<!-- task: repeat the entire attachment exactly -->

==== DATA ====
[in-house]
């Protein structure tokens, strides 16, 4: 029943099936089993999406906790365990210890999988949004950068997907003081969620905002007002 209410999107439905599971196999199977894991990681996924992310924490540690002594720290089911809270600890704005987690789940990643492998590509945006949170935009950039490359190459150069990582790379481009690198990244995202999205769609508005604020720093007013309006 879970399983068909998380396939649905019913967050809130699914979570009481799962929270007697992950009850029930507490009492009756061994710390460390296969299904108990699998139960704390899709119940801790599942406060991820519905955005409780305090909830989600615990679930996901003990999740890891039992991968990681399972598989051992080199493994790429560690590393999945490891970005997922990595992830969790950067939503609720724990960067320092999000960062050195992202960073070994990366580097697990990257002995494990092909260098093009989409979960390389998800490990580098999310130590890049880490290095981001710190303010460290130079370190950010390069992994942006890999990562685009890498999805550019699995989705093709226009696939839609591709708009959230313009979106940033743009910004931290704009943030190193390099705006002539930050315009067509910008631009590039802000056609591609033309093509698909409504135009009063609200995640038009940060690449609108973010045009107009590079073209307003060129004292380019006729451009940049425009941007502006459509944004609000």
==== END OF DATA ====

[in-house]
């Protein structure tokens, strides 16, 4: 029943099936089993999406906790365990210890999988949004950068997907003081969620905002007002 209410999107439905599971196999199977894991990681996924992310924490540690002594720290089911809270600890704005987690789940990643492998590509945006949170935009950039490359190459150069990582790379481009690198990244995202999205769609508005604020720093007013309006 879970399983068909998380396939649905019913967050809130699914979570009481799962929270007697992950009850029930507490009492009756061994710390460390296969299904108990699998139960704390899709119940801790599942406060991820519905955005409780305090909830989600615990679930996901003990999740890891039992991968990681399972598989051992080199493994790429560690590393999945490891970005997922990595992830969790950067939503609720724990960067320092999000960062050195992202960073070994990366580097697990990257002995494990092909260098093009989409979960390389998800490990580098999310130590890049880490290095981001710190303010460290130079370190950010390069992994942006890999990562685009890498999805550019699995989705093709226009696939839609591709708009959230313009979106940033743009910004931290704009943030190193390099705006002539930050315009067509910008631009590039802000056609591609033309093509698909409504135009009063609200995640038009940060690449609108973010045009107009590079073209307003060129004292380019006729451009940049425009941007502006459509944004609000």